Accountancy firms seem to be taking a break from early stage ventures with most putting their incubator models launched at the height of the tech boom on hold. Ernst & Young for example, which like counterparts Deloitte & Touche and KPMG had set up a division operating as an accelerator rather than an incubator, offering services for a fee and in certain cases taking equity in lieu of a fee, has ceased activity indefinitely.
Dominic Searle, who was formerly part of the ten-strong team at Ernst & Young’s e-Business Accelerator, which was headed by Jo Enefer, said most of the team have taken on different positions within Ernst & Young. The accelerator was launched in 2000 and kept going for about 18 months focusing mainly on technology ventures. Searle said: “The crash in tech funding in the marketplace meant that we took the decision to put the venture on ice and as and when conditions improve, we would decide whether to restart.”
He added: “At the moment there is no activity specifically focused on acceleration, but we are still working on some early stage transactions. I suspect if we were to go back, it would go under a different model there is not much appetite for incubators at the moment.”
It’s a similar situation at Deloitte & Touche, which never defined its department as an incubator as such, but did have a strong focus on providing services to early stage technology investments.
John Gilligan, part of the technology group at Deloitte & Touche, says it’s a tough sector, but it’s nevertheless business as usual for the firm. “A lot of our business in the technology group at the moment is focused on companies which may not be capital raising, but are restructuring. It is generally tough in the technology market. It is quite bloody.”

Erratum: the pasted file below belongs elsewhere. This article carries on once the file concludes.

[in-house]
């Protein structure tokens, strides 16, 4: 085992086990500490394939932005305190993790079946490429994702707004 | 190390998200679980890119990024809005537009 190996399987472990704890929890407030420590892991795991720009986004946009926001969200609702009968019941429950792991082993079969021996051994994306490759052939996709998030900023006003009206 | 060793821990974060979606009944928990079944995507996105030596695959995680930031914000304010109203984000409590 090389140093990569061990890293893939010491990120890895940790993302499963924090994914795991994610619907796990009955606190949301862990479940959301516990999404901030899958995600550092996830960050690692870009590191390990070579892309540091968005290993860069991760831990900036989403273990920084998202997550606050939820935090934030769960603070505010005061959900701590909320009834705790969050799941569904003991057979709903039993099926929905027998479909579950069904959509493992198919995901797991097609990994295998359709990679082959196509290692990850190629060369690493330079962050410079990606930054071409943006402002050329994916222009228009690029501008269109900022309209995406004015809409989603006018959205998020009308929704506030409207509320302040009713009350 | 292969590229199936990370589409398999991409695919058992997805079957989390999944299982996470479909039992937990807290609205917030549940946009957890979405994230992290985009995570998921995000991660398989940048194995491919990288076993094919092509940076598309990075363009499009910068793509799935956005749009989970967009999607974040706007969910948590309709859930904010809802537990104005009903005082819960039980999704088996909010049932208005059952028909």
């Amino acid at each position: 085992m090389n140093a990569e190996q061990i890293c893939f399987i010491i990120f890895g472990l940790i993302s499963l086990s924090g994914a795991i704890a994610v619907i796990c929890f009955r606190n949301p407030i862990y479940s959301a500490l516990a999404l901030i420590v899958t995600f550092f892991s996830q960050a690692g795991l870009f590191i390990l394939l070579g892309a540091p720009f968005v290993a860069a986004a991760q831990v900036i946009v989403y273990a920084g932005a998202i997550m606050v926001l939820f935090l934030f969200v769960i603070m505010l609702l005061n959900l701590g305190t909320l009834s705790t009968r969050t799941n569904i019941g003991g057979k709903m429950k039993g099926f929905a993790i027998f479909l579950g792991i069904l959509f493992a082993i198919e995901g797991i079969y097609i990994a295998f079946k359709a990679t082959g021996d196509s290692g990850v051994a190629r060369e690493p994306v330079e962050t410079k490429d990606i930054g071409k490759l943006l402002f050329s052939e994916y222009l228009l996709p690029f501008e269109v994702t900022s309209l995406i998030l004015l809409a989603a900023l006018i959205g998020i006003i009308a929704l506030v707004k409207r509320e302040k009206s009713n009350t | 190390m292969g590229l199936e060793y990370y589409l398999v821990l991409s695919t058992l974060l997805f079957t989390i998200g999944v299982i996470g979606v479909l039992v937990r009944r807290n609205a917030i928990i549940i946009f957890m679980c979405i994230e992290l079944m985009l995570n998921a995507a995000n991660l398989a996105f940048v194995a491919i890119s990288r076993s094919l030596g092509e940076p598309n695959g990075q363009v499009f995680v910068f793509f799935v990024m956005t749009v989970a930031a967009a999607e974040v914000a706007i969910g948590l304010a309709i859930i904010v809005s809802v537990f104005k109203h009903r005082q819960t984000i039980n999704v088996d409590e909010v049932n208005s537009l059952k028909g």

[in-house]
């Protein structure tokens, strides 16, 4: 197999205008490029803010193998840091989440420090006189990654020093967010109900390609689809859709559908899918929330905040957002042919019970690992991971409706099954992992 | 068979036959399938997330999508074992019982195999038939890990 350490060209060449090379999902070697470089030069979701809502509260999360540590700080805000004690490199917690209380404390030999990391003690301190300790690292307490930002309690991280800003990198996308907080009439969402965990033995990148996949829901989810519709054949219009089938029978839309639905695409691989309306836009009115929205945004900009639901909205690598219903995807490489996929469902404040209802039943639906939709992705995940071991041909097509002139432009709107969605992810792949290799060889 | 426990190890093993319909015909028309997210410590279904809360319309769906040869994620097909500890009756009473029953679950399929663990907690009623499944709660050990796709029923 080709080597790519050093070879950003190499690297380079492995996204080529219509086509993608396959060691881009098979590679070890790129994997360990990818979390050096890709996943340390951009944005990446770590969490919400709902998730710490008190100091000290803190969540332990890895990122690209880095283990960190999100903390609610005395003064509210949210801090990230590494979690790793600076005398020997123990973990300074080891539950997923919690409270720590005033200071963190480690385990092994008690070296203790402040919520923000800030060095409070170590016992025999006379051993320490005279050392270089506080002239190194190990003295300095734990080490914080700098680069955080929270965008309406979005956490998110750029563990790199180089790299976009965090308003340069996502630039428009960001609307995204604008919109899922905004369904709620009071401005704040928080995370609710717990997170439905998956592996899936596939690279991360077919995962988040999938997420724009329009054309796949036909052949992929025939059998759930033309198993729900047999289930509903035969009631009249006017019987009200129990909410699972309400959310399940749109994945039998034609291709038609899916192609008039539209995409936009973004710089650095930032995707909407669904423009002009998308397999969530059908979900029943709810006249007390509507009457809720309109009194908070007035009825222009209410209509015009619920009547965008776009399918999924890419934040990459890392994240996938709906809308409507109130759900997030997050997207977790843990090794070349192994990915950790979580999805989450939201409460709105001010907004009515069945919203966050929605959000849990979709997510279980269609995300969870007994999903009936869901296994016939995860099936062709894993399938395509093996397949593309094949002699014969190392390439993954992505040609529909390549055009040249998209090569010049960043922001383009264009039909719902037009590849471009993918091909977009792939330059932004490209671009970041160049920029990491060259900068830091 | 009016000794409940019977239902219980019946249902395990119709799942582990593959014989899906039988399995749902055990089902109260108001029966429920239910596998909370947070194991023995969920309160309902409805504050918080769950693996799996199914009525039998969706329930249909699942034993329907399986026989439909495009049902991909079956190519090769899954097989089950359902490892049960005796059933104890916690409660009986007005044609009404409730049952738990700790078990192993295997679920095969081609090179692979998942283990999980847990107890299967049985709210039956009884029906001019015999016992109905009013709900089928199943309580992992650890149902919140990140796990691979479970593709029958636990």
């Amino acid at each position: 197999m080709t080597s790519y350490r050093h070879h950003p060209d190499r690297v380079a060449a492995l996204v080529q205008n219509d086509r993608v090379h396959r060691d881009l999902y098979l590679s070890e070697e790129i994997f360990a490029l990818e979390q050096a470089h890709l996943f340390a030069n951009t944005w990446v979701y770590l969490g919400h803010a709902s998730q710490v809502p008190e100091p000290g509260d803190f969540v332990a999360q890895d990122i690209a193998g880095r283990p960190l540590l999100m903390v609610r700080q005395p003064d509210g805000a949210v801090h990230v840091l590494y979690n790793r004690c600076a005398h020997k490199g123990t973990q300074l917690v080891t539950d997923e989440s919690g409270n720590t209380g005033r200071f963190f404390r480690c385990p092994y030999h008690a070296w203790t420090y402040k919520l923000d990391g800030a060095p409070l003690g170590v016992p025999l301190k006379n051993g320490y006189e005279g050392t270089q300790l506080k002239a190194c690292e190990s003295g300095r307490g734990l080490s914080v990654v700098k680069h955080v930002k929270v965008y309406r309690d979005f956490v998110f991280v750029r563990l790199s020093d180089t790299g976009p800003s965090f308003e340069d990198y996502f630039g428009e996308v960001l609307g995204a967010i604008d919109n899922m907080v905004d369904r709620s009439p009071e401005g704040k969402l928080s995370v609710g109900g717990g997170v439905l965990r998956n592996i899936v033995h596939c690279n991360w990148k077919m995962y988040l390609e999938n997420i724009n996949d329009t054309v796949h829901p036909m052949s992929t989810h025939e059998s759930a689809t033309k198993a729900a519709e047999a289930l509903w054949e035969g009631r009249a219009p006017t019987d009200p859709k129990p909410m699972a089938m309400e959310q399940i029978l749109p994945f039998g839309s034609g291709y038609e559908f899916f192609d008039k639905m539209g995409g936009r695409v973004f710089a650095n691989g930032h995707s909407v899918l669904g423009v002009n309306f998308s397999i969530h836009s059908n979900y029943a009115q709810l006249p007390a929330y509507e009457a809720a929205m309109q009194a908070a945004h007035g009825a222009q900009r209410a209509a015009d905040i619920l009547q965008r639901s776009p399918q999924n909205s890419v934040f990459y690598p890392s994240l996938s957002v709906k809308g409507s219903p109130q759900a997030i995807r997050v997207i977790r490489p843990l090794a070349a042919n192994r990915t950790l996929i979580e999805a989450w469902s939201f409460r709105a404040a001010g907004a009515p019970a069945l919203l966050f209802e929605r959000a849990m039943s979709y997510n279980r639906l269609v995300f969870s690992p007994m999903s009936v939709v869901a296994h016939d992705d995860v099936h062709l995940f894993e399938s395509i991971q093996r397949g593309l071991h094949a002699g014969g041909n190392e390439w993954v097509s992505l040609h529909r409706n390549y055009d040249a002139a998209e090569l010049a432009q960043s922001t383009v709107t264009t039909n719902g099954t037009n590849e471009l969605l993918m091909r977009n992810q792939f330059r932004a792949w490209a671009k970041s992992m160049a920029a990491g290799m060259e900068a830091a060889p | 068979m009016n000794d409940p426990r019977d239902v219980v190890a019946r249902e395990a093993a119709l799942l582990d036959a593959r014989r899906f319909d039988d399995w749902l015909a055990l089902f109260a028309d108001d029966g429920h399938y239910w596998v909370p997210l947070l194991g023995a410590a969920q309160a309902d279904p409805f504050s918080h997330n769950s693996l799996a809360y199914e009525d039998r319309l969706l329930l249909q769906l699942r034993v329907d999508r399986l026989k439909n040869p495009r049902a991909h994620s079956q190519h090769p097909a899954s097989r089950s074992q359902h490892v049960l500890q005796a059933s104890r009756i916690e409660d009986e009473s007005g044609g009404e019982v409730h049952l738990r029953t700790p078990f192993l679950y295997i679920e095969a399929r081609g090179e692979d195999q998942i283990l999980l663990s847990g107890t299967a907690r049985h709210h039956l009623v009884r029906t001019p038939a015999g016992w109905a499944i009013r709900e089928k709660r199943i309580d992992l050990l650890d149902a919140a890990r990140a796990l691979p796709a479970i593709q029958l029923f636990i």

Following the deal to acquire the UK division of Andersen, the accountancy firm implicated in the collapse of Enron, Deloitte & Touche has effectively doubled the size of its corporate finance business. The same can be said of its technology group, which has been merged with Andersen’s similar group to form a 12-strong team headed by Christopher Williams. At the time of the incubator boom Andersen had jumped on the bandwagon setting aside $500 million globally for investments.
Similarly PricewaterhouseCoopers structured its PricewaterhouseCoopers Incubator operation to enable it to carry out a fee for equity exchange for which it too set aside $500 million. Last year, the group had a change of strategy and with high hopes changed its name to PricewaterhouseCoopers Venture Partners in an effort to dissociate itself from the bad press incubators had been experiencing.
The venture also expanded its investment team pressing on with investments in spite of shaky market conditions. There was even talk of launching a venture capital fund. The team made five investments in its first year of existence and is waiting for the market to recover. Gerry Devlin, managing director of PricewaterhouseCoopers Venture Partners, asks: “What’s going on at the moment? It’s quite a strange market we’re not active at the moment and haven’t seen anything of particular interest. As far as the portfolio is concerned some of the ventures we have at the moment are doing fine, but as a general comment on the market it’s a difficult market for early stage ventures.”
He adds that there are a lot of early stage companies that need to ensure they are sufficiently funded in order to get themselves into the position where they can break even and generate revenues themselves. That early stage period, he says, is quite difficult at the moment.